W1Part One: Required Workshop on Professional CommunicationAmazon logo Zelazny, Gene. "From Data to Charts." In Say It With Charts. New York, NY: McGraw-Hill, 1996. ISBN: 078630894X.
L2Major Planning Traditions and Global InfluencesRequired Readings

PPD, pp. 19-29, 37-48, and 51-85.

Meyerson, Martin, and Edward Banfield. "Note on conceptual scheme." Politics, Planning, and the Public Interest. New York, NY: Free Press, 1964, pp. 303-329.

Amazon logo Sen, Amartya. Development as Freedom. New York, NY: Anchor Books, 1999, preface, pp. 3-11. ISBN: 0385720270.

Recommended Readings

Brooks, David. "Katrina's Silver Lining." The New York Times, op-ed, September 8, 2005.
L3From Traditions to DilemmasRequired Readings

Davidoff, Paul. "Advocacy and pluralism in planning." Journal of the American Institute of Planners 31 (1965): 544-555.

Altshuler, Alan. "The City Planning Process: A Political Analysis." Ithaca, NY: Cornell University Press, 1965, pp. 299-304, 311-332.

Lindblom, Charles E. "The science of muddling through." Public Administration Review 19 (1959): 79-88.

Wildavsky, Aaron. "If planning is everything, maybe it is nothing." Policy Sciences 4 (1973): 127-153.

Recommended Readings

"The Shaming of America." The Economist, September 10, 2005.

"Rebuilding and 'The Resilient City.'" NPR Broadcast. Morning Edition, September 13, 2005.
W2Part Two: Required Workshop on Professional Communication
Unit Two: (Case 1) Public Housing Redevelopment in Boston - Prof. Vale
L4Case Introduction: Expert vs. Indigenous Knowledge; Power and Limits of Physical Design; Planning in Diverse Contexts (Race and Class)Required Readings

Marcuse, Peter. "Interpreting 'Public Housing' History." Journal of Architectural and Planning Research 12, no. 3 (Autumn 1995): 240-258.

Amazon logo Vale, Lawrence J. "Introduction," and "Reclaiming Housing, Recovering Communities." In Reclaiming Public Housing. Cambridge, MA: Harvard University Press, 2002, pp. 1-36, 362-411. ISBN: 0674008987.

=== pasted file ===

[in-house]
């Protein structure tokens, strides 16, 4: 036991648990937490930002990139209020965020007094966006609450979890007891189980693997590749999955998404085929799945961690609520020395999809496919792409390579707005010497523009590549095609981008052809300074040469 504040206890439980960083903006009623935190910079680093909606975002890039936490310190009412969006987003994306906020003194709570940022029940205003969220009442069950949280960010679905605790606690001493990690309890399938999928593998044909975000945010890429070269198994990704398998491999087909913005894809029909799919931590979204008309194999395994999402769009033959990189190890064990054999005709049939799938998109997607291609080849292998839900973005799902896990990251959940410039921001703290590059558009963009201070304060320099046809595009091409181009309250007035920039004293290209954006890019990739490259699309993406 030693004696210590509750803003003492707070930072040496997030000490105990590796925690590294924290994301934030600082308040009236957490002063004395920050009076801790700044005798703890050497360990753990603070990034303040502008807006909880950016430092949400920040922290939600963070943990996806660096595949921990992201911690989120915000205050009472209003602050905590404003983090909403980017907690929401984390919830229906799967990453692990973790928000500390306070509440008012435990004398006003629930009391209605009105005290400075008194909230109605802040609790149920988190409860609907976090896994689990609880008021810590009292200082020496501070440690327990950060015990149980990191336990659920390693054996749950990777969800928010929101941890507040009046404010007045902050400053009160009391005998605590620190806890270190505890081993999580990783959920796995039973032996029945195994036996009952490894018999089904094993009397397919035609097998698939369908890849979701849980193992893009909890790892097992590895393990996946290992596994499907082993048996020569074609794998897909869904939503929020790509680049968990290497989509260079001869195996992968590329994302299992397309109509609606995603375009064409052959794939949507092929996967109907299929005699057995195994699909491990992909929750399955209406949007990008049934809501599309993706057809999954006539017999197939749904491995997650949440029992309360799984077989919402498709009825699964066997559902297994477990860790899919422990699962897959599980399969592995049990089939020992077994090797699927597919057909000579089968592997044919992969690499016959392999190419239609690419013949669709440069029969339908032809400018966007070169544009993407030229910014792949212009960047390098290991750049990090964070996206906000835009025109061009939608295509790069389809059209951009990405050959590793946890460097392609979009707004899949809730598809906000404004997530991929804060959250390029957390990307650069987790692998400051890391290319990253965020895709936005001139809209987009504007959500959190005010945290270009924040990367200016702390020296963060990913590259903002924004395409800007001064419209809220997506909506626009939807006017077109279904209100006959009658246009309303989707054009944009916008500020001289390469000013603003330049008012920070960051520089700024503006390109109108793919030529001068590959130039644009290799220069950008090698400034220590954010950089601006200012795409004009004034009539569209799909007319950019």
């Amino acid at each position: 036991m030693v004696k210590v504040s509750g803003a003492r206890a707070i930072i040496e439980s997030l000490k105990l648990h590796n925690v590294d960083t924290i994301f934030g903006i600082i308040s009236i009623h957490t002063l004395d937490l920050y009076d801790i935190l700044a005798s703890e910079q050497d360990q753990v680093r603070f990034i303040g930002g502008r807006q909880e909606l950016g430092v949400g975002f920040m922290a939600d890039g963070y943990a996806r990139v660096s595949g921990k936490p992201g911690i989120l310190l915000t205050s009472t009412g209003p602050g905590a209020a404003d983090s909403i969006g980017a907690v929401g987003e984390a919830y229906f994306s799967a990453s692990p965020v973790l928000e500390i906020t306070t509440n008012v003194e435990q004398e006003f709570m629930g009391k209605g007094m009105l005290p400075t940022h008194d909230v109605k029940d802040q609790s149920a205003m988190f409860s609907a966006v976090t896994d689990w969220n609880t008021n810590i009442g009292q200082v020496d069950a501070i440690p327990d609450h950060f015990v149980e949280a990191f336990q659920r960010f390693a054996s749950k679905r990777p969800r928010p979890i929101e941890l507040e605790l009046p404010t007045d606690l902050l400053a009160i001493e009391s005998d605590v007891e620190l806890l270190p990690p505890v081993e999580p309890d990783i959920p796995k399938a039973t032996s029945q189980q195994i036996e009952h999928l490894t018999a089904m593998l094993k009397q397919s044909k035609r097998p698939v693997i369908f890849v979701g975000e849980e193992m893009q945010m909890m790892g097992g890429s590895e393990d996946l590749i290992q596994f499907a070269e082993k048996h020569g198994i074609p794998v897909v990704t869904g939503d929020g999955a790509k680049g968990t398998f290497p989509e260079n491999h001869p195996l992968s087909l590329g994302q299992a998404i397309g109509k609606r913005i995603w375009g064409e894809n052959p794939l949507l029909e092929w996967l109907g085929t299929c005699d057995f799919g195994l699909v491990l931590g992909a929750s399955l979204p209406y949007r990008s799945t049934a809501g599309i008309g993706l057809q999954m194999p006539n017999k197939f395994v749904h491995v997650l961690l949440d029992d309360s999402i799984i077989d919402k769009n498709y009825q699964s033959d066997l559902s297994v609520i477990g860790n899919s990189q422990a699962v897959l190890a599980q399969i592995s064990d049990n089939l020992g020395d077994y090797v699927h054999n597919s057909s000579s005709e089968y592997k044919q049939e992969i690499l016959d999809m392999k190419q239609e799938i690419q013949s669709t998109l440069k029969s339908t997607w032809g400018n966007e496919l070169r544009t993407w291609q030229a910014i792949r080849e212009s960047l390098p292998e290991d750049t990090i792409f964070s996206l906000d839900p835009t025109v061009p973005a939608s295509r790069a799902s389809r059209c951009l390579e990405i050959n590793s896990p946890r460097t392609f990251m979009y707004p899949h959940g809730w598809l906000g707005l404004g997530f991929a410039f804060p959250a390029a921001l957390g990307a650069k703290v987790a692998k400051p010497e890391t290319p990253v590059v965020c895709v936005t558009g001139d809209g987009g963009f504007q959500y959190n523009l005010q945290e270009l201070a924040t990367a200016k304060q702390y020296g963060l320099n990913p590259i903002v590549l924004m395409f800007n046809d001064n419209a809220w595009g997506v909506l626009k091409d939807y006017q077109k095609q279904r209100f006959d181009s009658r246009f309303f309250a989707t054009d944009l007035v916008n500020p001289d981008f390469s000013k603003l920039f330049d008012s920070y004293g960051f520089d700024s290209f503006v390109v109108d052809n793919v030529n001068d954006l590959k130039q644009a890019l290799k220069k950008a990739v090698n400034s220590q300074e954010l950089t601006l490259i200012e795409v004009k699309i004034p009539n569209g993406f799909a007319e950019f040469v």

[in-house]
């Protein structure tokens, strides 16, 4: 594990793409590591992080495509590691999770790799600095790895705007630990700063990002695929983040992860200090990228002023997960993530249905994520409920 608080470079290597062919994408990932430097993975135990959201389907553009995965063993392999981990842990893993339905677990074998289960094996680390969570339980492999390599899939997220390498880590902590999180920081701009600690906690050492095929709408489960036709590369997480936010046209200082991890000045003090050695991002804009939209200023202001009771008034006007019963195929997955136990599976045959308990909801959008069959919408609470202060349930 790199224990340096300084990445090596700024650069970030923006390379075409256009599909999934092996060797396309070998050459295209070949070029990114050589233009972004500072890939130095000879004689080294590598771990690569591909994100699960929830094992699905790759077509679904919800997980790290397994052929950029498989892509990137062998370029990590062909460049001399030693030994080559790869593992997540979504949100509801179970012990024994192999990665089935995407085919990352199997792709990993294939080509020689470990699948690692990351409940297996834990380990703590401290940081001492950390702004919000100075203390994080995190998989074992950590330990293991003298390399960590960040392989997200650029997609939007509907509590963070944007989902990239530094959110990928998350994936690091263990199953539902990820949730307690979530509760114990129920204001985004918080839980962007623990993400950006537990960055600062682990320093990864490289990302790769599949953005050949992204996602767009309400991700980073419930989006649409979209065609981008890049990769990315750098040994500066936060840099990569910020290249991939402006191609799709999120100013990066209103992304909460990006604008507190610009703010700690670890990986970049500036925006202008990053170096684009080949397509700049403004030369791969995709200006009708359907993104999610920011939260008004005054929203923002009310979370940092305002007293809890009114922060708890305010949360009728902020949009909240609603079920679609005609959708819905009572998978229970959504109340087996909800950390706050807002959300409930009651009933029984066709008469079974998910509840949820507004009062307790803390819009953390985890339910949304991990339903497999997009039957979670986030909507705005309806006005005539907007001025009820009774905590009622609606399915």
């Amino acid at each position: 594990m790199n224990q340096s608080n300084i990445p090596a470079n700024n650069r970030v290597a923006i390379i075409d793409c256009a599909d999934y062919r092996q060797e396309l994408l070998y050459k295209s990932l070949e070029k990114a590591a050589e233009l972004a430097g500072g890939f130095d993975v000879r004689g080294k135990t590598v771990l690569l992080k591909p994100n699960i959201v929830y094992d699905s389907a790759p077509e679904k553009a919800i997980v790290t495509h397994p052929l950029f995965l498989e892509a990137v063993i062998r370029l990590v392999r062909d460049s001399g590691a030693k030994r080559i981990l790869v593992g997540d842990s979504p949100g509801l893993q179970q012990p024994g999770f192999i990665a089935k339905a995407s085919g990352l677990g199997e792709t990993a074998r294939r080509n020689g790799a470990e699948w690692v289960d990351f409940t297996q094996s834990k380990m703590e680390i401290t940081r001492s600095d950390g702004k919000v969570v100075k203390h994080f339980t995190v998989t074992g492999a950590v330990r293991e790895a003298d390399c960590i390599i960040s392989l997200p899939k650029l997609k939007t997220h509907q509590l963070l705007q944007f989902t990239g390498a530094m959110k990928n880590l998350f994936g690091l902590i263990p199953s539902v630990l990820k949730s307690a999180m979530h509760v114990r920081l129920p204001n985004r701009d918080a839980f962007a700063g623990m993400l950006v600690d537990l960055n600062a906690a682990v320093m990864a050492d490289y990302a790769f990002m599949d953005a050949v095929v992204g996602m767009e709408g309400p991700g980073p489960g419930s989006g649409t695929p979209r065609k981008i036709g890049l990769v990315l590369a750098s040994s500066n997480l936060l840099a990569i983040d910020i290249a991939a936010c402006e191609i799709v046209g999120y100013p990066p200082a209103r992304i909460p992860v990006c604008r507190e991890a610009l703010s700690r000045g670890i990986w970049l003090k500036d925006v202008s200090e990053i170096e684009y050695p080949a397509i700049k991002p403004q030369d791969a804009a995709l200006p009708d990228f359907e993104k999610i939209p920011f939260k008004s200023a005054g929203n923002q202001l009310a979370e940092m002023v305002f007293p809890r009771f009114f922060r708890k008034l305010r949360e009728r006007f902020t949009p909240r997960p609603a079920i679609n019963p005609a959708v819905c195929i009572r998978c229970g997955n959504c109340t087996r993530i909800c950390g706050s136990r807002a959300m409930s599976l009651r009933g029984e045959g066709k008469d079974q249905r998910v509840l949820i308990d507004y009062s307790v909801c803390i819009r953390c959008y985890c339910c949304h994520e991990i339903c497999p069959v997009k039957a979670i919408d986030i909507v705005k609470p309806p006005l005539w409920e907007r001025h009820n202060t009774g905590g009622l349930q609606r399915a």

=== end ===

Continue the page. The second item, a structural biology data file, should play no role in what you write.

(Additional chapters from this book provide useful background for completing both the group and individual assignments.)
R1Review Session - Same Classroom, Remaining ReviewsRecommended Readings

Housing Link. "Housing Terms." (PDF)

Housing Link. "Abbreviations commonly used in housing." (PDF)
L5Case Discussion (cont.)Required Readings

PPD. "Planning as Social Reform." Chapter 3, pp. 87-136.
L6Student Briefings
R2Review Session
L7Revisiting Planning Theory and ActionRequired Readings

Amazon logo Scott, James C. "Authoritarian high modernism." In Seeing Like a State: How Certain Schemes to Improve the Human Condition Have Failed. New Haven, CT: Yale University Press, 1998, pp. 87-102, 376-381. ISBN: 0300070160.

Amazon logo Fishman, Robert. "Urban Utopias: Ebenezer Howard, Frank Lloyd Wright, and Le Corbusier." In Urban Utopias of the Twentieth Century. New York, NY: Basic Books, 1977, pp. 3-20, 23-51, 64-75, and 226-234. ISBN: 046508933X.

Amazon logo Jacobs, Jane. The Death and Life of Great American Cities. New York, NY: Vintage, 1961, introductory chapter. ISBN: 0679600477.

PPD. "Planning as social learning." Chapter 5, pp. 181-187, 216-223.

Amazon logo Fung, Archon. Empowered Participation: Reinventing Urban Democracy. Princeton, NJ: Princeton University Press, 2004. ISBN: 0691115354.
Unit Three: (Case 2) Development and Mobilization - Narmada in India - Prof. Rajagopal
L8Case Introduction: Planning from Above vs. Planning from Below (Social Mobilization); Planning in a Global/Transnational Age; Planning PoliticsRequired Readings

Roy, Arundhati. "The Greater Common Good." 1999.

Amazon logo Khagram, Sanjeev. Dams and development: Transnational Struggles for Water and Power. Ithaca, NY: Cornell University Press, 2005, chapter 3. ISBN: 0801489075.

Amazon logo Kothari, Smitu. "Damming the Narmada and the Politics of Development." In Toward Sustainable Development? Struggling over India's Narmada River. Edited by William Fisher. Armonk, NY: M. E. Sharpe, 1995, pp. 421-444. ISBN: 1563245256.

Rajagopal, Balakrishnan. "The Violence of Development." The Washington Post, August 8, 2001.
S1Required Film on Narmada: Multiple ScreeningsDrowned out: We Can't Wish Them Away. DVD. Directed by Franny Armstrong. Camden, England: Spanner Films, Ltd., 2002.
L9Case Discussion (cont.)Required Readings

Rajagopal, Balakrishnan. "Limits of law in counter-hegemonic globalization: The Indian Supreme Court and the Narmada valley struggle." Working Paper, Center for Law and Governance, Jawaharlal Nehru University, Delhi, May 2004.

Amazon logo Sethi, Harsh. "Survival and Democracy: Ecological Struggles in India." In New Social Movements in the South. Edited by Ponna Wignaraja. London, UK: Zed Books, 1993, pp. 122-148. ISBN: 1856491080.

Amazon logo Dams and Development: A New Framework for Decision-Making: The Report of the World Commission on Dams. London, UK: Earthscan, 2000, chapters 1, 4 and 7. ISBN: 1853837989.
R3Review Session
L10Student BriefingsRecommended Readings

Amazon logo Khagram, Sanjeev. Dams and development: Transnational Struggles for Water and Power. Ithaca, NY: Cornell University Press, 2005, chapter 4. ISBN: 0801489075.

Amazon logo Fisher, William, ed. Toward Sustainable Development? Struggling over India's Narmada River. Armonk, NY: M. E. Sharpe, 1995. ISBN: 1563245256.

Jayal, Niraja Gopal. Democracy and the State: Welfare, Secularism and Development in Contemporary India. New Delhi, India: Oxford University Press, 2001.